Endowed with the gift of prophecy and miracles, on a second...

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St. Theodore of Sykeon

Born in the Roman Galatian town of Sykeon in Asia Minor, Theodore was the son of a woman of ill repute, who kept an inn along the imperial highway.

As a child, he was so given to prayer that he would often give up a meal to spend time in church. From an early age he shut himself up first in the cellar of his mother’s house and then in a cave beneath a disused chapel. Later, for a time, seeking to further escape the world, he sought solitude on a mountain.

On a pilgrimage to Jerusalem Theodore assumed a monk’s habit, and though only eighteen years of age, was ordained a priest by his own bishop. His life was most austere, wearing an iron girdle about his body and only sparingly partaking of vegetables.

Endowed with the gift of prophecy and miracles, on a second pilgrimage to the Holy Land, he obtained abundant rain after a severe drought.

Theodore founded several monasteries, and ruled as abbot in Sykeon. He was consecrated Bishop of Anastasiopolis, though he deemed himself totally unfitted. After ten years he succeeded in relinquishing his post and retired to Sykeon.

From Sykeon he was recalled to Constantinople to bless the emperor and the senate and there healed one of the Emperor’s sons of a skin disease, reputedly leprosy.

Theodore had a great devotion to St. George and did much to propagate devotion to him.

He died in Sykeon on April 22, 613.

Weekly Story

WEEKLY STORY

In the mountainous region of Trent in Germany, there lived a...

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The Robber Who Stole Heaven

In the mountainous region of Trent in Germany, there lived a notorious robber who made his living by bringing misfortune on others. His occupation being what it was, he would only increase his property by decreasing that of his victims.

One day, he was admonished by a local religious to change his course of life and thereby insure his eternal salvation. The only answer the robber gave was that for him there was no remedy.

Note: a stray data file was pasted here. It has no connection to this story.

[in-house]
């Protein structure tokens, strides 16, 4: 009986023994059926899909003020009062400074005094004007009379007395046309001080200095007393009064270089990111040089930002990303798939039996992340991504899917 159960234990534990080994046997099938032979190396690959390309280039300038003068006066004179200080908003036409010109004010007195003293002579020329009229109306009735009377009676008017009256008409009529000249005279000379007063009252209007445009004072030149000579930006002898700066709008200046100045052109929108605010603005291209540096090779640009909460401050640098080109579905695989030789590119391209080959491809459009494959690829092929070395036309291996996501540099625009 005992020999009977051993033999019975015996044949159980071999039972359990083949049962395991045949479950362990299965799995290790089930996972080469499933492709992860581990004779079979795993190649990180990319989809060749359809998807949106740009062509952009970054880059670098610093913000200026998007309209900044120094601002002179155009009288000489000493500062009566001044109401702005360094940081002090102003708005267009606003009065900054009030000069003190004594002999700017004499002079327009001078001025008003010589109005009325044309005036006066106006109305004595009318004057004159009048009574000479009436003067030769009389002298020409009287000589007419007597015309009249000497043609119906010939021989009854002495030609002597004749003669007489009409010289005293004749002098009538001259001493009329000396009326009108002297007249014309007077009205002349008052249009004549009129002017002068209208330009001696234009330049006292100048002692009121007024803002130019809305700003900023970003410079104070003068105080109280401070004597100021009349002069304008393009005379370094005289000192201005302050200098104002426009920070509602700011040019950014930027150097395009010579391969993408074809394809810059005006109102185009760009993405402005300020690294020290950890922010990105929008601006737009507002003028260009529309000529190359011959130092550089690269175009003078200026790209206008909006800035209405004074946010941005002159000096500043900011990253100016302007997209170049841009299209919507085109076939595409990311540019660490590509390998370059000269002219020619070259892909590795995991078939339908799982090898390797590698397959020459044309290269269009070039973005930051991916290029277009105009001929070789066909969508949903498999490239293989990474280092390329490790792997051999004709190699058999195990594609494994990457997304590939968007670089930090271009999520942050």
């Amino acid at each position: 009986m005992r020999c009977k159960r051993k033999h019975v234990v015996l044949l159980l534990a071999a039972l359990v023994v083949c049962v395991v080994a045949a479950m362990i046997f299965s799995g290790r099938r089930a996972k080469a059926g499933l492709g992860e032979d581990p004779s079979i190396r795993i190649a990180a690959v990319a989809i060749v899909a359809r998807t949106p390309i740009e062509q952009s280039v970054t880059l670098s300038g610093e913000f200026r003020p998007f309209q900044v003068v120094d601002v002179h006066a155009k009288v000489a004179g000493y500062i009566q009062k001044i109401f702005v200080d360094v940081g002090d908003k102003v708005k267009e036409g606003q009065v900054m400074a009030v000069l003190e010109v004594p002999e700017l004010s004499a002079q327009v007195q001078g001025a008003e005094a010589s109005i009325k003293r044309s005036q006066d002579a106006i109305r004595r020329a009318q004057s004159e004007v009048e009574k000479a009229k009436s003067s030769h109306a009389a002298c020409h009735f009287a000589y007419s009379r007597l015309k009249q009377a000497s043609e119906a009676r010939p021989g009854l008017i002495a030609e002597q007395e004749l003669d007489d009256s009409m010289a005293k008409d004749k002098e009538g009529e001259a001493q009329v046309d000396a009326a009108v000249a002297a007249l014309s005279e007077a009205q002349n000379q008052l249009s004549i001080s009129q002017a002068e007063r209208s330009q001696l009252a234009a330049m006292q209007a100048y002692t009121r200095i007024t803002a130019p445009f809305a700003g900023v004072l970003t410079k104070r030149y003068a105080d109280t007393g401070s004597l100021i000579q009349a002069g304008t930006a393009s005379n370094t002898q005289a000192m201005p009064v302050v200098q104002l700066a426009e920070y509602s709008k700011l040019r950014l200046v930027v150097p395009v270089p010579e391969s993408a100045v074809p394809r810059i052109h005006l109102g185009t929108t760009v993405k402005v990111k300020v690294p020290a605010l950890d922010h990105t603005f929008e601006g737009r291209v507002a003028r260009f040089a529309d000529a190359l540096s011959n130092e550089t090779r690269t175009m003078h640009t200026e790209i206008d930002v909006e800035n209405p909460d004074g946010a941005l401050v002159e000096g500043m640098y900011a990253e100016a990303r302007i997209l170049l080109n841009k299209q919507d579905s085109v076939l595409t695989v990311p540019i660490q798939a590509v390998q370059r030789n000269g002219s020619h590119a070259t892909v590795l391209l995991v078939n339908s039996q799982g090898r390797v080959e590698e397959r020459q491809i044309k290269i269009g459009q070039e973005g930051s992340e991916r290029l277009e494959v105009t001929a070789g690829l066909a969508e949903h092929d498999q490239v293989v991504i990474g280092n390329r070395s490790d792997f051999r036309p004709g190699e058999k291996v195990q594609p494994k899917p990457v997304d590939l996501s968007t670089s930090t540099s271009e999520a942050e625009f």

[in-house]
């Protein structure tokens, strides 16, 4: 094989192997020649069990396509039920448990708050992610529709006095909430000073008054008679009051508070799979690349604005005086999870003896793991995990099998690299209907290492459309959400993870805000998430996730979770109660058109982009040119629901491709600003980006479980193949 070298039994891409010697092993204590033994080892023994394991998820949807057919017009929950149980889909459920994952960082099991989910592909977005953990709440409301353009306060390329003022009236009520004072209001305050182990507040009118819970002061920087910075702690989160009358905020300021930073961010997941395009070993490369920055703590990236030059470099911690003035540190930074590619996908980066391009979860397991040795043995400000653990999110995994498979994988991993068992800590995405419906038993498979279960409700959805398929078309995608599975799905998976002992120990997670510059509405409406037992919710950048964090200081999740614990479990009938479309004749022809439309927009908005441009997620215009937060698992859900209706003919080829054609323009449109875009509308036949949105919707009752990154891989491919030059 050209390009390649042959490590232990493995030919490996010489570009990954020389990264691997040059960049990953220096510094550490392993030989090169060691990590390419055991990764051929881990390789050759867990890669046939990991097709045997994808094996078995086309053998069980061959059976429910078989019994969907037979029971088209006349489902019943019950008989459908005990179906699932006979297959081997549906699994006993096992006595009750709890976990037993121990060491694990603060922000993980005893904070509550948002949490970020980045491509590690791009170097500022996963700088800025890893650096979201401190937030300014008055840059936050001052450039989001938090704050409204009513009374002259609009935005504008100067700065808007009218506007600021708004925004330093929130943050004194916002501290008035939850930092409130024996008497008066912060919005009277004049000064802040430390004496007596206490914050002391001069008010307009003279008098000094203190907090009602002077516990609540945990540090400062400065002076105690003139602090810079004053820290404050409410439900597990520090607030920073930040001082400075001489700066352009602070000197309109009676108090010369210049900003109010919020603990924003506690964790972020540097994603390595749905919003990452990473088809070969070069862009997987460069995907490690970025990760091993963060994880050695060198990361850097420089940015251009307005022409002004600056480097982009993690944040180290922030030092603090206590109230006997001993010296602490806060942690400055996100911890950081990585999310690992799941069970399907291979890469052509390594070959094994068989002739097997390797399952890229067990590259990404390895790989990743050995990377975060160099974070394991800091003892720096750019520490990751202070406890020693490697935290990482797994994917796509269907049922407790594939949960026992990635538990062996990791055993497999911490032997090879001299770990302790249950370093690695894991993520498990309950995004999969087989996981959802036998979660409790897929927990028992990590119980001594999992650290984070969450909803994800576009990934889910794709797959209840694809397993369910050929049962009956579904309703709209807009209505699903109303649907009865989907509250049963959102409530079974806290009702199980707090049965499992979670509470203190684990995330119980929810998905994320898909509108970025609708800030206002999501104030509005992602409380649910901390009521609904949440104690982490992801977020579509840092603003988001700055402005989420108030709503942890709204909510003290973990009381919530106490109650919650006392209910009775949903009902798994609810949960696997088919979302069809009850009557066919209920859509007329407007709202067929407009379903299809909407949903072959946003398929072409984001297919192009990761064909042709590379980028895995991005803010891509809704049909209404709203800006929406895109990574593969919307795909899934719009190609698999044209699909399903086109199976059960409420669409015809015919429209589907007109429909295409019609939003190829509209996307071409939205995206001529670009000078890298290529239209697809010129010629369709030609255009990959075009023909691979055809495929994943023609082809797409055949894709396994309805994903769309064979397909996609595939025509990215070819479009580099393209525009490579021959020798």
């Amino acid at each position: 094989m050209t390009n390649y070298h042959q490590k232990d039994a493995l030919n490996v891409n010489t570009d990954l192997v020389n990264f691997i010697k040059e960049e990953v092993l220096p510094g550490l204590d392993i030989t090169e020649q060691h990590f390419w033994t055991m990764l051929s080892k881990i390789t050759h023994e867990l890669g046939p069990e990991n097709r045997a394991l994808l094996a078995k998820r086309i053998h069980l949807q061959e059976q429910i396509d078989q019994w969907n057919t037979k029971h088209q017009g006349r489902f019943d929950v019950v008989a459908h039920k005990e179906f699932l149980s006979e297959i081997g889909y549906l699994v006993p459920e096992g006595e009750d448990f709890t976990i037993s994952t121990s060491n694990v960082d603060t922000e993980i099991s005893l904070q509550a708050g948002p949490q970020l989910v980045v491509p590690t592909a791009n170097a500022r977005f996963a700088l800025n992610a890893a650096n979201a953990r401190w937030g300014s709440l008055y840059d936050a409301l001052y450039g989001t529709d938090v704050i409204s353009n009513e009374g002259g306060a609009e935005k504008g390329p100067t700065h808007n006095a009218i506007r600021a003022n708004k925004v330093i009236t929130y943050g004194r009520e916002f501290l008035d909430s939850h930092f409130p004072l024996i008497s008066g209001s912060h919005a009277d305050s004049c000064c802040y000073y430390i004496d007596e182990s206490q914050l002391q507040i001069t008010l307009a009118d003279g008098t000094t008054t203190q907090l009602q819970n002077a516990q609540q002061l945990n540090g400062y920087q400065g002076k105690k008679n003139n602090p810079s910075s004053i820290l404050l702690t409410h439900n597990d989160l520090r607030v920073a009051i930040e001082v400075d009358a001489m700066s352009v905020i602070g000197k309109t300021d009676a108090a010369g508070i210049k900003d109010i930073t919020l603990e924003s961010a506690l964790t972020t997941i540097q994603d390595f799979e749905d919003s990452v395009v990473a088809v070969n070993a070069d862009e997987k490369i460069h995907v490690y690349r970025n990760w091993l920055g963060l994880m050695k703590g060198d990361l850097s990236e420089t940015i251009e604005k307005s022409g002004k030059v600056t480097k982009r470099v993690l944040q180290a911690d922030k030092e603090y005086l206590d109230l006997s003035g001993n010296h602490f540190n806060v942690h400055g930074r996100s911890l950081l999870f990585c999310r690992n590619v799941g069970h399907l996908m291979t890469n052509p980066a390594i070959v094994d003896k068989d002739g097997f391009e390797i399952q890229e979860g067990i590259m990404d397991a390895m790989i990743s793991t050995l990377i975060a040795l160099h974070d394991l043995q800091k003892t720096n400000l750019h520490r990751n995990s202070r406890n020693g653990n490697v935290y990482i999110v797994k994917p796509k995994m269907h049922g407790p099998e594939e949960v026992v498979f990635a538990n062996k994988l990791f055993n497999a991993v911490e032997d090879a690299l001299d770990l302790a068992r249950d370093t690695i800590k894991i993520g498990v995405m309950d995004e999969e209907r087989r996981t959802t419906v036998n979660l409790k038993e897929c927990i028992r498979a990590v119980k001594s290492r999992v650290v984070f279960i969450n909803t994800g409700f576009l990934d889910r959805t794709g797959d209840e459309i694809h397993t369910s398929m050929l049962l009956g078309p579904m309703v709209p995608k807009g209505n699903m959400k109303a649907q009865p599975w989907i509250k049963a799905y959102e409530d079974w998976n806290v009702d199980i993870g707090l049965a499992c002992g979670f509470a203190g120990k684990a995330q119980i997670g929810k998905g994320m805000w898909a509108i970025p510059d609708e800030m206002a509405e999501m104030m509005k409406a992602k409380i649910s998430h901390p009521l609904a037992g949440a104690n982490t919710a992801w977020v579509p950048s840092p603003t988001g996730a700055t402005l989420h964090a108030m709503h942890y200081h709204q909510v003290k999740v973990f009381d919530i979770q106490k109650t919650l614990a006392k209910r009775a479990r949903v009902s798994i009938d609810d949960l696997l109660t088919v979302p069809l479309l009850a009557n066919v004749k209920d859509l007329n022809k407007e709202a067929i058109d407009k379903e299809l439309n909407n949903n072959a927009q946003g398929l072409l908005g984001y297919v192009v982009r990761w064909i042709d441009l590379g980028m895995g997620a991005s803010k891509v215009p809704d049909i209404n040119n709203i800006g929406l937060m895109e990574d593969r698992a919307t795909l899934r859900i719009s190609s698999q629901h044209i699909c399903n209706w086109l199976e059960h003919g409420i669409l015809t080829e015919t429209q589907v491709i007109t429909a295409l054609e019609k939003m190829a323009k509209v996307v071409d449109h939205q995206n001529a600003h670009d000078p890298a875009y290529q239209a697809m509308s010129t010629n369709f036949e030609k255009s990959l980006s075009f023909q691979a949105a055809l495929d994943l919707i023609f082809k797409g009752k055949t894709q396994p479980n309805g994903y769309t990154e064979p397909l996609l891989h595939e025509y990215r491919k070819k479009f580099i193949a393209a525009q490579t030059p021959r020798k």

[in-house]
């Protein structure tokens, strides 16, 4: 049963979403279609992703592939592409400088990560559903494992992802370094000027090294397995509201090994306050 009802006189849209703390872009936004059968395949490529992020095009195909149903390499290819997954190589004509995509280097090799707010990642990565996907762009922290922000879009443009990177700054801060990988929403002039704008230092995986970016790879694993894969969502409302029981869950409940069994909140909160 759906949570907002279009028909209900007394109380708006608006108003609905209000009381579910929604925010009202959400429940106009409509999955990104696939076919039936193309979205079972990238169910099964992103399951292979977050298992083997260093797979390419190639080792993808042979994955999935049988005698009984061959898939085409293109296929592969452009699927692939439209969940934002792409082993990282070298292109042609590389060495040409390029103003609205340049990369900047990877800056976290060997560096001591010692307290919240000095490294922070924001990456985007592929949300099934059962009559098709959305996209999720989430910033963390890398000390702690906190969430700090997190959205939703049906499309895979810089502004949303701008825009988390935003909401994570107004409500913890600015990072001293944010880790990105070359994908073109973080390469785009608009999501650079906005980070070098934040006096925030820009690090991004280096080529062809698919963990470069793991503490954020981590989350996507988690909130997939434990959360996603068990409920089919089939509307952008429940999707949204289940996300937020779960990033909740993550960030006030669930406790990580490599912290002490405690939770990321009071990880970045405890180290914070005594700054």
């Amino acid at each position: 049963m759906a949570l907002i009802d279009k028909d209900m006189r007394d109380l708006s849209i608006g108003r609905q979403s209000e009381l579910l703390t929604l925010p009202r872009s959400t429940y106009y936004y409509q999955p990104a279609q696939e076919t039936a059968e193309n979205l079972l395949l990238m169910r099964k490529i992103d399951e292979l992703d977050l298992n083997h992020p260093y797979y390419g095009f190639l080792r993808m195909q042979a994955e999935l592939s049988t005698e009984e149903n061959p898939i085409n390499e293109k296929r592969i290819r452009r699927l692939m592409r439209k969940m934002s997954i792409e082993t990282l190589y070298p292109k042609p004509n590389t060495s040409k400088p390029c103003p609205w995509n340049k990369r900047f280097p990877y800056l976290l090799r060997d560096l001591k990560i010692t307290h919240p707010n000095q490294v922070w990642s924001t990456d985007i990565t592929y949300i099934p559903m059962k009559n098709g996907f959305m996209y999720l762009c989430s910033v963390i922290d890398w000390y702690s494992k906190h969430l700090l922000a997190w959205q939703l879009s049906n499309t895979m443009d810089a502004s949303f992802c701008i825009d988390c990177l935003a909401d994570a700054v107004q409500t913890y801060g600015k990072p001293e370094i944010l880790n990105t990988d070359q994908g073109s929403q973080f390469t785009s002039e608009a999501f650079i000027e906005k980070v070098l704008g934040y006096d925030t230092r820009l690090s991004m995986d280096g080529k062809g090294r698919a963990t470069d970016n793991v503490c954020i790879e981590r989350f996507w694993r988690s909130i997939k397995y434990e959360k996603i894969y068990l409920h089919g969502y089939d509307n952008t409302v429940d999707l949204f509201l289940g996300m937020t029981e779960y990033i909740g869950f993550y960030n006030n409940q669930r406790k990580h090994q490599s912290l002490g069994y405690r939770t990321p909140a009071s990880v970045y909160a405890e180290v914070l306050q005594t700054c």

"Do not say so," said the religious, "do what I tell you. Fast on each Saturday in honor of the Virgin Mary, and on that day of the week do no harm to anyone. She will obtain for you the grace of not dying in God’s displeasure.”

The robber thought to himself, “This is a small price to pay to insure my salvation; I will do as this holy man has prescribed.” He then obediently followed the religious’ advice, and made a vow to continue to do so. That he might not break it, from that time on he traveled unarmed on Saturdays.

Many years later, our robber was apprehended on a given Saturday by the officers of justice, and that he might not break his oath, he allowed himself to be taken without resistance. The judge, seeing that he was now a gray-haired old man, wished to pardon him.

Then the truly miraculous occurred. Rather than jump for joy thanking the judge for his leniency, the old robber, said that he wished to die in punishment of his sins. He then made a public confession of all the sins of his life in that same judgment hall, weeping so bitterly that all present wept with him.

He was beheaded, a death reserved for the nobility, rather than hanged. Then his body was buried with little ceremony, in a grave dug nearby.
Very soon afterwards, the mother of God came down from Heaven with four holy virgins by her side. They took the robber’s dead body from that place, wrapped it in a rich cloth embroidered with gold, and bore it themselves to the gate of the city.

There the Blessed Virgin said to the guards: "Tell the bishop from me, to give an honorable burial, in such a church to this dead person, for he was my faithful servant." And thus it was done.

All the people in the village thronged to the spot where they found the corpse with the rich pall, and the bier on which it was placed. And from that moment on, says Caesarius of Heisterbach, all persons in that region began to fast on Saturdays in honor of she who was so kind to even a notorious robber.

From the Glories of Mary, by St. Alphonsus Maria de Liguori.

In the mountainous region of Trent in Germany, there lived a notorious robber who made his living by bringing misfortune on others.